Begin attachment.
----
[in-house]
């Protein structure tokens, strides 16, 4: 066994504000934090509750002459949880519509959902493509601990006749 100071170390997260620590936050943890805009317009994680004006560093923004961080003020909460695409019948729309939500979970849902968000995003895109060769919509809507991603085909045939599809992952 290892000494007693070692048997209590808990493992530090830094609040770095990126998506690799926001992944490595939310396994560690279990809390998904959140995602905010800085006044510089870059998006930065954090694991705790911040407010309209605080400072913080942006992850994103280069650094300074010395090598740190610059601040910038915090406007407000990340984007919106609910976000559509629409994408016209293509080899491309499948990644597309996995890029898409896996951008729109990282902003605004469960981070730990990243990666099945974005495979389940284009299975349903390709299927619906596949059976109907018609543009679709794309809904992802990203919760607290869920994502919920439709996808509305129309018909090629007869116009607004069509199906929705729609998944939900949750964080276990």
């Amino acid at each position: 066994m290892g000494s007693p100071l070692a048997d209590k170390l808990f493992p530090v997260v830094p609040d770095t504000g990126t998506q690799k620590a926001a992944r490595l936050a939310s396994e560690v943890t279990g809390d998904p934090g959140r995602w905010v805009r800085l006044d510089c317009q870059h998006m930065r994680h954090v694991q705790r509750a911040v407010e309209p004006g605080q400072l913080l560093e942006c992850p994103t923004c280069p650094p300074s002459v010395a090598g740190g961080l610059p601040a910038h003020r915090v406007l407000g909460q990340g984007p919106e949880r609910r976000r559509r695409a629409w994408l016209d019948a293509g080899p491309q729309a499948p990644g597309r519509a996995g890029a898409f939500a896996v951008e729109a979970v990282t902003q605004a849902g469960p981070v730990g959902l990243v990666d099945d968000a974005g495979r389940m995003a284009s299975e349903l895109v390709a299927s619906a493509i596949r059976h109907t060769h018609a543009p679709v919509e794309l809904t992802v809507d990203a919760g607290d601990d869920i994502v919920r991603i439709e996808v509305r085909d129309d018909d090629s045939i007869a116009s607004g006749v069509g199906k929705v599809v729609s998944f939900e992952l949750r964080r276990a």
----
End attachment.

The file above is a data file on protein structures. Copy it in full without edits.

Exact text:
[in-house]
């Protein structure tokens, strides 16, 4: 066994504000934090509750002459949880519509959902493509601990006749 100071170390997260620590936050943890805009317009994680004006560093923004961080003020909460695409019948729309939500979970849902968000995003895109060769919509809507991603085909045939599809992952 290892000494007693070692048997209590808990493992530090830094609040770095990126998506690799926001992944490595939310396994560690279990809390998904959140995602905010800085006044510089870059998006930065954090694991705790911040407010309209605080400072913080942006992850994103280069650094300074010395090598740190610059601040910038915090406007407000990340984007919106609910976000559509629409994408016209293509080899491309499948990644597309996995890029898409896996951008729109990282902003605004469960981070730990990243990666099945974005495979389940284009299975349903390709299927619906596949059976109907018609543009679709794309809904992802990203919760607290869920994502919920439709996808509305129309018909090629007869116009607004069509199906929705729609998944939900949750964080276990």
């Amino acid at each position: 066994m290892g000494s007693p100071l070692a048997d209590k170390l808990f493992p530090v997260v830094p609040d770095t504000g990126t998506q690799k620590a926001a992944r490595l936050a939310s396994e560690v943890t279990g809390d998904p934090g959140r995602w905010v805009r800085l006044d510089c317009q870059h998006m930065r994680h954090v694991q705790r509750a911040v407010e309209p004006g605080q400072l913080l560093e942006c992850p994103t923004c280069p650094p300074s002459v010395a090598g740190g961080l610059p601040a910038h003020r915090v406007l407000g909460q990340g984007p919106e949880r609910r976000r559509r695409a629409w994408l016209d019948a293509g080899p491309q729309a499948p990644g597309r519509a996995g890029a898409f939500a896996v951008e729109a979970v990282t902003q605004a849902g469960p981070v730990g959902l990243v990666d099945d968000a974005g495979r389940m995003a284009s299975e349903l895109v390709a299927s619906a493509i596949r059976h109907t060769h018609a543009p679709v919509e794309l809904t992802v809507d990203a919760g607290d601990d869920i994502v919920r991603i439709e996808v509305r085909d129309d018909d090629s045939i007869a116009s607004g006749v069509g199906k929705v599809v729609s998944f939900e992952l949750r964080r276990a």